Plotting Libaries Overview

Speaker: Tamara Knutsen

You may need to install some libraries first for this notebook to run smoothly. Edit the commands below to the subset of libraries you need to install and execute it. Skip it if you have all of these.

In [ ]:
!pip install six, pytz, dateutil, Flask, Redis
!pip install numpy, scipy, statsmodels, patsy, pandas, networkx
!pip install matplotlib, mpld3, seaborn, bokeh, rpy2

#git clone
#cd vispy
#python install


Matplotlib provides a stateful scripting interface for generating graphics similar to MATLAB's syntax and appearance. Matplotlib renders to a "back end", which is usually a raster graphics canvas. The strength of this approach is that, once rendered, the data loads into a web page as an image and is therefore very fast. For ipython notebooks with lots of plots, this is the way to go because web browsers are optimized for displaying tons of images.

Can be used to:

  • plot interactively from python shell and pop up windows from commandline
  • embed into GUI to build rich apps
  • batch generate postscript images from numerical simulations
  • dynamically serve up graphs in a web app

Primary use case: Very nice "publication" quality plots with customized look, typefaces, and annotations, that can be exported to pdf.

Strengths: Very widely adopted, very flexible, tight integration with iPython notebook, great for making presentation quality graphs and figures.

Weaknesses: Uses MATLAB-inspired plotting syntax, renders things slowly without GPU acceleration, steep learning curve, have to specify/customize a lot of variables to make it look good, and the defaults are pretty terrible.

Matplotlib Example Gallery:

In [2]:
%pylab inline
import numpy as np
import pandas as pd
matplotlib.rcParams['figure.figsize'] = 15, 5 #set default image size for this interactive session
matplotlib.rcParams.update({'font.size': 16, '': 'serif'}) #update the matplotlib configuration parameters
Populating the interactive namespace from numpy and matplotlib
In [2]:
x = linspace(0, 5, 10)
y = x ** 2
fig, ax1 = subplots()

ax1.plot(x, x**2, lw=2, color="blue", label="test")
ax1.set_ylabel(r"area $(m^2)$", fontsize=18, color="blue")
for label in ax1.get_yticklabels():
ax2 = ax1.twinx()
ax2.plot(x, x**3, lw=2, color="red", label="test")
ax2.set_ylabel(r"volume $(m^3)$", fontsize=18, color="red")
for label in ax2.get_yticklabels():
In [3]:
n = array([0,1,2,3,4,5])
xx = np.linspace(-0.75, 1., 100)
In [4]:
fig, axes = subplots(1, 4, figsize=(15,5))

axes[0].scatter(xx, xx + 0.25*randn(len(xx)), label="scatter")
axes[1].step(n, n**2, lw=2, label="step")
axes[2].bar(n, n**2, align="center", width=0.5, alpha=0.5, label="bar")
axes[3].fill_between(x, x**2, x**3, color="green", alpha=0.5);

axes[0].legend(loc=2); # upper left corner

Interactive Widgets

IPython has recently introduced interactive widgets that tie together Python code running in the kernel and JavaScript/HTML/CSS running in the browser. Just like manipulate command in Mathematica, it works by repeatedly calling the function that renders the graphics with the new variable values, generating a new image on each iteration. This can be slow.

In [3]:
from IPython.html.widgets import interact
import networkx as nx

matplotlib.rcParams['figure.figsize'] = 5, 5
In [4]:
# wrap a few graph generation functions so they have the same signature

def random_lobster(n, m, k, p):
    return nx.random_lobster(n, p, p / m)

def powerlaw_cluster(n, m, k, p):
    return nx.powerlaw_cluster_graph(n, m, p)

def erdos_renyi(n, m, k, p):
    return nx.erdos_renyi_graph(n, p)

def newman_watts_strogatz(n, m, k, p):
    return nx.newman_watts_strogatz_graph(n, k, p)

def plot_random_graph(n, m, k, p, generator):
    g = generator(n, m, k, p)
In [5]:
interact(plot_random_graph, n=(2,30), m=(1,10), k=(1,10), p=(0.0, 1.0, 0.001),
        generator={'lobster': random_lobster,
                   'power law': powerlaw_cluster,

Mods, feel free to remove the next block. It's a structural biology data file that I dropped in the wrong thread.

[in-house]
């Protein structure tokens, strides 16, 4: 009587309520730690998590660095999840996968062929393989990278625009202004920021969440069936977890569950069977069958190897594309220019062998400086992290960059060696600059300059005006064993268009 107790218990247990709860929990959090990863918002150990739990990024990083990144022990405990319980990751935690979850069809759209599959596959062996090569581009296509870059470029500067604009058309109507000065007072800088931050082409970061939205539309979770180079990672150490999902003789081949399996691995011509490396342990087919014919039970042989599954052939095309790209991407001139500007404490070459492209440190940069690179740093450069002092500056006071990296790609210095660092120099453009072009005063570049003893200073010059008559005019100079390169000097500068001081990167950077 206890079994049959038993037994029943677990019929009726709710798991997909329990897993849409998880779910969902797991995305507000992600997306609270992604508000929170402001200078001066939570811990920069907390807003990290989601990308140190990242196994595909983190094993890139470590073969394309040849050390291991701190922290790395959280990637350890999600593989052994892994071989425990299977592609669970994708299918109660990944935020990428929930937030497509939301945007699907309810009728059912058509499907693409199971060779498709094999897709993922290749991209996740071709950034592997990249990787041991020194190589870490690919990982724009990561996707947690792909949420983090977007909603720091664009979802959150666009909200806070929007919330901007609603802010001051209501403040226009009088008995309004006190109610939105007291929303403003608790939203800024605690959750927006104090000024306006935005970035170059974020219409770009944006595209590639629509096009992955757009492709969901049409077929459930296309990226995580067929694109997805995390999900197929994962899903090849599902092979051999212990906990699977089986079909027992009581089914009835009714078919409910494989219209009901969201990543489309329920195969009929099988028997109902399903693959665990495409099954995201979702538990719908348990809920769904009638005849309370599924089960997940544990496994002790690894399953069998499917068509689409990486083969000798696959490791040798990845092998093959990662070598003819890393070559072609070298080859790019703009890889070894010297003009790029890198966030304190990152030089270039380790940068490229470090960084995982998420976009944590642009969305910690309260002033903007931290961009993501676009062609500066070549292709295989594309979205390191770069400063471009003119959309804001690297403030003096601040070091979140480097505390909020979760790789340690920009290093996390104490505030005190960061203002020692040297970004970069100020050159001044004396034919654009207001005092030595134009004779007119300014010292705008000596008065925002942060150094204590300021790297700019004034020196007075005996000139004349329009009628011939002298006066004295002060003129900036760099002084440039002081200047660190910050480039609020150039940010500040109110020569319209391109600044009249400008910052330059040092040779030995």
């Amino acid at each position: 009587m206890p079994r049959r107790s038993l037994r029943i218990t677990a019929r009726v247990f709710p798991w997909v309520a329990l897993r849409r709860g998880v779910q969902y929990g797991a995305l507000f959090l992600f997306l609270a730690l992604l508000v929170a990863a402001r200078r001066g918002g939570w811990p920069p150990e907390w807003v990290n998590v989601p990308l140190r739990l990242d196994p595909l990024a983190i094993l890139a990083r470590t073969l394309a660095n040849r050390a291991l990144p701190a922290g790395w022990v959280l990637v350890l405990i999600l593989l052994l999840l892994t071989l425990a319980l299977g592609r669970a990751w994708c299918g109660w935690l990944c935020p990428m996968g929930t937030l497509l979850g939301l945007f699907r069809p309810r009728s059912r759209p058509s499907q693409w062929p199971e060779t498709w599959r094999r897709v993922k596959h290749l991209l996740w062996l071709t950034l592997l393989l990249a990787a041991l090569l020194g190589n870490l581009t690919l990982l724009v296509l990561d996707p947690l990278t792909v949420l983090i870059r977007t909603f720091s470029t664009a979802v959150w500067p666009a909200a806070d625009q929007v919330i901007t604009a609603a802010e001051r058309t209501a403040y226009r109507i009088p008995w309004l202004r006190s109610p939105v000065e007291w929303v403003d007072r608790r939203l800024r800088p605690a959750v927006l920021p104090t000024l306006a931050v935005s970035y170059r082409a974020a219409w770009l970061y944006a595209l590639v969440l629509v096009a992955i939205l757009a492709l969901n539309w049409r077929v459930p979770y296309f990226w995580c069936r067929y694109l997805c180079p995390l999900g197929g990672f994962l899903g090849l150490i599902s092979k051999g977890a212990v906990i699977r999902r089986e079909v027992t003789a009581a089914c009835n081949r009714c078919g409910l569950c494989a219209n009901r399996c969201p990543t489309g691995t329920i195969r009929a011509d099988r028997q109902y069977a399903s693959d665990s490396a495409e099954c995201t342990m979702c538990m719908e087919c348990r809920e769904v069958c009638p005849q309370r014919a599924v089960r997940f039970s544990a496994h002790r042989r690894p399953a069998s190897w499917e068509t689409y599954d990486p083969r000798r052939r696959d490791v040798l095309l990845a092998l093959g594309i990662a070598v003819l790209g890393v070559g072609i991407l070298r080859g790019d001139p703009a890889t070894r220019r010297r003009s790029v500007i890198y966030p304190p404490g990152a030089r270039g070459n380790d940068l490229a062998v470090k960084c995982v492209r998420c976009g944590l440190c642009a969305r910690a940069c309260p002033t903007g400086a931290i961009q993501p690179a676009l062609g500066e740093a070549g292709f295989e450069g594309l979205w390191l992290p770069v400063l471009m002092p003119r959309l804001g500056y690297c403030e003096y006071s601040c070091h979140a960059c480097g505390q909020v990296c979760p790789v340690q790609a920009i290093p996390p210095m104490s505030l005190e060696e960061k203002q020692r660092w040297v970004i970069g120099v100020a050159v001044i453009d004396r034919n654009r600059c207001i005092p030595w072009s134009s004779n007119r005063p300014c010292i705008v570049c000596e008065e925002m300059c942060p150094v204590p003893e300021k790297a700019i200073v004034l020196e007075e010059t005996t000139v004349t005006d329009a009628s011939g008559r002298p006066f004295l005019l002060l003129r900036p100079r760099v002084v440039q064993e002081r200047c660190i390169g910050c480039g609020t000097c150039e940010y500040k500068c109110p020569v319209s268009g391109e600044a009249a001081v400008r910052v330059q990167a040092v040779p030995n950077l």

'Newman-Watts-Strogatz': newman_watts_strogatz,
                   u'Erdős-Rényi': erdos_renyi,

To save publication quality figures, we use the pdf backend to matplotlib, and generate our figure as a vector graphic rather than the raster graphic image. We can call pdf.savefig() multiple times and it will save multiple pages to the pdf filename specified.

In [8]:
from matplotlib.backends.backend_pdf import PdfPages

with PdfPages('polarplot.pdf') as pdf:
    # polar plot using add_axes and polar projection
    fig = plt.figure(figsize=(5,5))
    ax = fig.add_axes([0.0, 0.0, .6, .6], polar=True)
    t = linspace(0, 2 * pi, 100)
    ax.plot(t, t, color='blue', lw=3);


Seaborn is a library for making attractive and informative statistical graphics in Python. It is built on top of matplotlib and tightly integrated with the PyData stack, including numpy, pandas data structures, and statistical routines from scipy and statsmodels. It offers nice color palettes and simple built-in defaults for statistical plots, so not much tweaking is needed compared to matplotlib to get a sophisticated result.

Strengths: well-suited to statistical plots (like those in R). Can be used to "freshen up" the look of matplotlib plots. Runs on top of matplotlib, so you get all of that functionality as well, including exporting to vector graphic pdfs.

Weaknesses: Relatively new codebase, API is still emerging / evolving. Has most of the same limitations as matplotlib in terms of rendering speed.

In [21]:
import seaborn as sns
from scipy import stats, optimize
In [10]:
#Diverging: useful when data has natural, meaningful break-point 
#like correlation values which are spread around zero
sns.palplot(sns.color_palette("coolwarm", 7))
In [11]:
#Qualitative: useful when data is categorical
sns.palplot(sns.color_palette("Set2", 10))

Sequential: useful when data range from 'low' to 'high' values The cubehelix color palette system makes sequential palettes with a linear increase or decrease in brightness and some variation in hue. This means that the information in your colormap will be preserved when converted to black and white (for printing) or when viewed by a colorblind individual. Matplotlib has the default cubehelix version built into it:

In [12]:
sns.palplot(sns.color_palette("cubehelix", 8))

Seaborn adds an interface to the cubehelix system so that you can make a variety of palettes that all have a well-behaved linear brightness ramp. The default palette returned by the seaborn cubehelix_palette() function is a bit different from the matplotlib default in that it does not rotate as far around the hue wheel or cover as wide a range of intensities. It also reverses the order so that more important values are darker: